Previous Challenge Entry (Level 3 - Advanced)
Topic: Write something in the YOUNG ADULT or TEEN genre (06/07/07)
- TITLE: The Bullies On The Bus
By Dolores Stohler
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As if on queue, voices began to chant, “Izzy, Izzy, fat and dizzy. Curly hair that’s always frizzy.” Brian Dean’s voice rose above the rest, deep and snarling. Like a tiger, she always thought. Isabel shut her eyes and tried to block out the voices, but the chant went on and on.
“Hey, back there,” yelled the driver from the front. “Knock it off or I stop the bus.” He always said that but never followed through. Isabel despised him along with the rest of her fellow travelers. As the voices grew in volume, she repeated the silent prayer she always said on the bus. Please, God, help me to find a way to handle this. I can’t bear it much longer. Please, please, before I go crazy.
The bus stopped with a lurch. Startled, Isabel opened her eyes to witness a new girl enter the bus and nervously search for an empty seat. There were only three and two of them were next to boys--Brian and Scott--Isabel’s chief tormenters. Better not sit there or you’re in for it, she mentally warned. Visibly scared, the girl made a beeline for Isabel’s seat and sat down abruptly, right on the back pack. Titters of amusement swept through the bus and Isabel turned to look at her. Oh, poor kid! She has a bad case of acne. She’s thin but not very attractive otherwise. Isabel warmed to her immediately.
Speak to her, make her feel welcome, an inner voice admonished. Well, why not? Isabel turned to her and spoke softly, “Hi, my name’s Isabel and I’m a junior at Madison High. You’re new here, aren’t you?”
“Yes,” the girl replied, speaking so low that Isabel barely heard above the noise. The voices had resumed their chant, adding a new line, “sitting next to crater face.” It had its desired effect. The new girl flushed and her eyes took on a haunted animal look.
Stirred to compassion, Isabel spent the rest of the trip talking to her seatmate and learning something about her. Sheila was an army brat and moved whenever her father did. “We just transferred here from Fort Benning,” she said in a very sad voice. “That place was full of creeps as well. Can’t get away from them.”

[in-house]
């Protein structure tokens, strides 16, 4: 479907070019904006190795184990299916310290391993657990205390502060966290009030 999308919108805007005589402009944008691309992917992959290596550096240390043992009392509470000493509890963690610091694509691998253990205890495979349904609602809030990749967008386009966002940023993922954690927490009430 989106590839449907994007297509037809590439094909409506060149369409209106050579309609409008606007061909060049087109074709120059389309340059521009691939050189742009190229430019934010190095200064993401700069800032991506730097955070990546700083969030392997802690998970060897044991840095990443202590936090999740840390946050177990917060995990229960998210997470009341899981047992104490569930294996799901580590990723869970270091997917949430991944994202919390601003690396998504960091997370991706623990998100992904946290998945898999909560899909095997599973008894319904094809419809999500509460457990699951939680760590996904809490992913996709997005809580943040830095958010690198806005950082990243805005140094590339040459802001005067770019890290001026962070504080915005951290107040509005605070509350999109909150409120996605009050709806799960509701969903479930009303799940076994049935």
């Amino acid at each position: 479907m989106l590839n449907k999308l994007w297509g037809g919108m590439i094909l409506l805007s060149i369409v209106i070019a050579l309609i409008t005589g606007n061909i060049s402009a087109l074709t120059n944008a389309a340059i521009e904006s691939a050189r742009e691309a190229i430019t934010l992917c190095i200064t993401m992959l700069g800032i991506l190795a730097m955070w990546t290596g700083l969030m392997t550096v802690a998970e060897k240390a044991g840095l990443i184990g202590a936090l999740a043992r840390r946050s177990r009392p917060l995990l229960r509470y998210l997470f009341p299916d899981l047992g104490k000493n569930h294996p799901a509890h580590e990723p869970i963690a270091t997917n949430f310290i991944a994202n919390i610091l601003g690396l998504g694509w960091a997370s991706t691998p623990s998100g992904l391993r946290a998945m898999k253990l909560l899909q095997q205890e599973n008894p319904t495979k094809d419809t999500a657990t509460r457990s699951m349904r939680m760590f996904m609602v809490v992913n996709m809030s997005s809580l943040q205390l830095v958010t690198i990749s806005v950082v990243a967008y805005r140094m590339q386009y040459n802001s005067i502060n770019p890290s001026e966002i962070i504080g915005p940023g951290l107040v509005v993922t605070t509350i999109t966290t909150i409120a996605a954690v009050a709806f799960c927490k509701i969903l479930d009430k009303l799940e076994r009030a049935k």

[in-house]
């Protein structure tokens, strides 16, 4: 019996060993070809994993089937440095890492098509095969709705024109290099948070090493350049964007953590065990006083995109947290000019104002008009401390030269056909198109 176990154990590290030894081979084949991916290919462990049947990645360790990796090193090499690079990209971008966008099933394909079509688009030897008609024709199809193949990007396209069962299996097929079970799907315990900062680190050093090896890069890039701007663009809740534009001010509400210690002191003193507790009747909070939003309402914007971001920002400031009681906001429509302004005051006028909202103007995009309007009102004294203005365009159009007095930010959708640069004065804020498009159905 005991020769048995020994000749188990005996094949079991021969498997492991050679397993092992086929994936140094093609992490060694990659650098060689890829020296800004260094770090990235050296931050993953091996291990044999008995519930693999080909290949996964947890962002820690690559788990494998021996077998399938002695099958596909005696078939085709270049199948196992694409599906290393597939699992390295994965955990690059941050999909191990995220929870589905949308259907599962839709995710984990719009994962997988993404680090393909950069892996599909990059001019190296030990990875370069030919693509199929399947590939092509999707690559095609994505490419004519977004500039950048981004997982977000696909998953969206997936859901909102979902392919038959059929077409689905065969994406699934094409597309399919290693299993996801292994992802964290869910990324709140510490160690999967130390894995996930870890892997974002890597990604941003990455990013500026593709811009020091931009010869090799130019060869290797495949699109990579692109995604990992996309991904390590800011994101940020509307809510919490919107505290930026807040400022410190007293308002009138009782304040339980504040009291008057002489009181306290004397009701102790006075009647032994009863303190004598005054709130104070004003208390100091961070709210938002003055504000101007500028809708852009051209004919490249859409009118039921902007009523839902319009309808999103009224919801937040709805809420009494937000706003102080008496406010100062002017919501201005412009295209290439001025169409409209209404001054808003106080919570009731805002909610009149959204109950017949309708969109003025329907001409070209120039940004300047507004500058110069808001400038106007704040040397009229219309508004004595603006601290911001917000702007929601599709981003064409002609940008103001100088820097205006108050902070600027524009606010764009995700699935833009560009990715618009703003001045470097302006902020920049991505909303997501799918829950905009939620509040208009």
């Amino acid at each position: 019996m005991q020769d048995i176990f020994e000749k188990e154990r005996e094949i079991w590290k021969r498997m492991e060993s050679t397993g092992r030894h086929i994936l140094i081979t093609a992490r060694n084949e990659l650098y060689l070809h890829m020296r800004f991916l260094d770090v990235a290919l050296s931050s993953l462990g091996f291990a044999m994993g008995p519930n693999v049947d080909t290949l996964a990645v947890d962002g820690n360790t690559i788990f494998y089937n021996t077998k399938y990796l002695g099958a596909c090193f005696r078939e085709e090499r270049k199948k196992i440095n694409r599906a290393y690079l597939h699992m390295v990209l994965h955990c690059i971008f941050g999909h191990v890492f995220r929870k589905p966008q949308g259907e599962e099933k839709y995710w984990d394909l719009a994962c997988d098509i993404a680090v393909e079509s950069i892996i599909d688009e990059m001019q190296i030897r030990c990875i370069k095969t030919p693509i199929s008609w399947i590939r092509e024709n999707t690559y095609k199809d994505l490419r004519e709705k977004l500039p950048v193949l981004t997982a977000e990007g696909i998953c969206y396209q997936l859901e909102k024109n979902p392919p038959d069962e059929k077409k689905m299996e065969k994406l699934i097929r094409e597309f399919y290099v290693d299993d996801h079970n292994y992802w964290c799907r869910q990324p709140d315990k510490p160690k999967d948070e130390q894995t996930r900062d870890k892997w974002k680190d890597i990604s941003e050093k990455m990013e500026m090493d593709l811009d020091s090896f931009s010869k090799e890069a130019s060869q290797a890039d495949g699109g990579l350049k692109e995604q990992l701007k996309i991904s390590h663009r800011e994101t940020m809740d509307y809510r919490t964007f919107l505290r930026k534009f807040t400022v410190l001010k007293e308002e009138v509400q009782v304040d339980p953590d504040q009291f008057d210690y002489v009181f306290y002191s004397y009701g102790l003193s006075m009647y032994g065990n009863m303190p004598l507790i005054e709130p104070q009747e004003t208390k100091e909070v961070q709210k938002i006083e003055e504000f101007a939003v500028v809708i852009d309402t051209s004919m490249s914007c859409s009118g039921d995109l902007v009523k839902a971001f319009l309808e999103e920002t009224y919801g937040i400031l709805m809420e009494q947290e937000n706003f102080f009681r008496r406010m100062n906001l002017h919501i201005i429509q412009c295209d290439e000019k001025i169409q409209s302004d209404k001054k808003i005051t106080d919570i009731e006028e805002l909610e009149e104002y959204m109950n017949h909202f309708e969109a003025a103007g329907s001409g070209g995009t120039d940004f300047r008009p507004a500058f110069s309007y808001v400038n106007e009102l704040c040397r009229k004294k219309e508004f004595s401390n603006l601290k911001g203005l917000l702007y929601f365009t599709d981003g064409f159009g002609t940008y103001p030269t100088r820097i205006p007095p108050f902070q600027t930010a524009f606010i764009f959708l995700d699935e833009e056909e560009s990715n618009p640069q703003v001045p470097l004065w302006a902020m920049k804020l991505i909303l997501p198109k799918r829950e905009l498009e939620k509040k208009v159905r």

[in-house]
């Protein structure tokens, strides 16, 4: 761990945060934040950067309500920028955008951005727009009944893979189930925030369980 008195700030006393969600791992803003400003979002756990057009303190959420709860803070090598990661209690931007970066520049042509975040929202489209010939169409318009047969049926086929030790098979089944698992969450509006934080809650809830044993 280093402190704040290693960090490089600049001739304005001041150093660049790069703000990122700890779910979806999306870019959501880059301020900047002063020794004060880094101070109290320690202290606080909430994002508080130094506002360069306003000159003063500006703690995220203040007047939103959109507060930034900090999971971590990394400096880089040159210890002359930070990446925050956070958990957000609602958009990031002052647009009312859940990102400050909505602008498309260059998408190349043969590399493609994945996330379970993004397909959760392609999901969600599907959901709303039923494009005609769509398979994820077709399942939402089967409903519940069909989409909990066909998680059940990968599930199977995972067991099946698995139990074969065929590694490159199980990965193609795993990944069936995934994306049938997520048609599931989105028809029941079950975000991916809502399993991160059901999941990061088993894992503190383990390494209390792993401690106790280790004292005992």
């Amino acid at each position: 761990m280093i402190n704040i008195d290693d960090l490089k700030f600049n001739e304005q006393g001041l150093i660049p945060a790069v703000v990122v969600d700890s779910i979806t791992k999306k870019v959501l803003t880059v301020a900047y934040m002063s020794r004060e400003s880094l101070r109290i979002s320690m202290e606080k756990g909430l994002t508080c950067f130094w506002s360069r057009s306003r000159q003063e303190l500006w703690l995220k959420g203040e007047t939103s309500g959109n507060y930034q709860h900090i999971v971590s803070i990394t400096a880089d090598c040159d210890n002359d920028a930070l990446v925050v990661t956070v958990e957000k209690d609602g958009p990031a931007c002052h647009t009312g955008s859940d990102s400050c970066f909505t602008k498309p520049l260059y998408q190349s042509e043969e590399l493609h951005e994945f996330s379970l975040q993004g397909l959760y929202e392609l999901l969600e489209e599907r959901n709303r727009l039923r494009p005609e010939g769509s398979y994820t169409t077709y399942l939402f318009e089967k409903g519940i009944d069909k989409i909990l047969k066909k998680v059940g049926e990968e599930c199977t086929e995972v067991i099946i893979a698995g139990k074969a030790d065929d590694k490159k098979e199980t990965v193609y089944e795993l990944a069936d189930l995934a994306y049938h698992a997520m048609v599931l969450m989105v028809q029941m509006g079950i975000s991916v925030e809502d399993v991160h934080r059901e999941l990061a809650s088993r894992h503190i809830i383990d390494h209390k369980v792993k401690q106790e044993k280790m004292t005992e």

“I’ll be your friend,” said Isabel, giving her a pat on the arm. In the weeks that followed, the two became close friends. They were inseparable in school and out. They learned to mount the bus with heads held high and proudly walk to the back. Then they chatted together, ignoring their tormenters, until the bullies gave up in exasperation. Not that it mattered for Isabel had learned something of great value, as she related to her youth group at church one evening.
“When you’re focused on yourself and wanting to be popular,” she said, “you’re vulnerable to getting hurt. Others pick up on your lack of self confidence and feel free to bully you. But when you get involved with others and focus on their problems rather than yours, your own troubles seem to shrink in size. I don’t think success is about being pretty or popular; it’s about doing something that makes you feel good inside. Sheila isn’t an A student like me so I‘m helping her to boost her grades. Then she helps me by getting my nose out of the books and doing something physical. We go cycling together on weekends. So I’m losing weight and eating better. I don’t think I’m “fat Izzy” anymore.”
The kids gave her a round of applause and she sat down. She turned around to look at Sheila who was thumping her on the back. Why did I ever think she was plain, she asked herself. My God, she has a beautiful smile.
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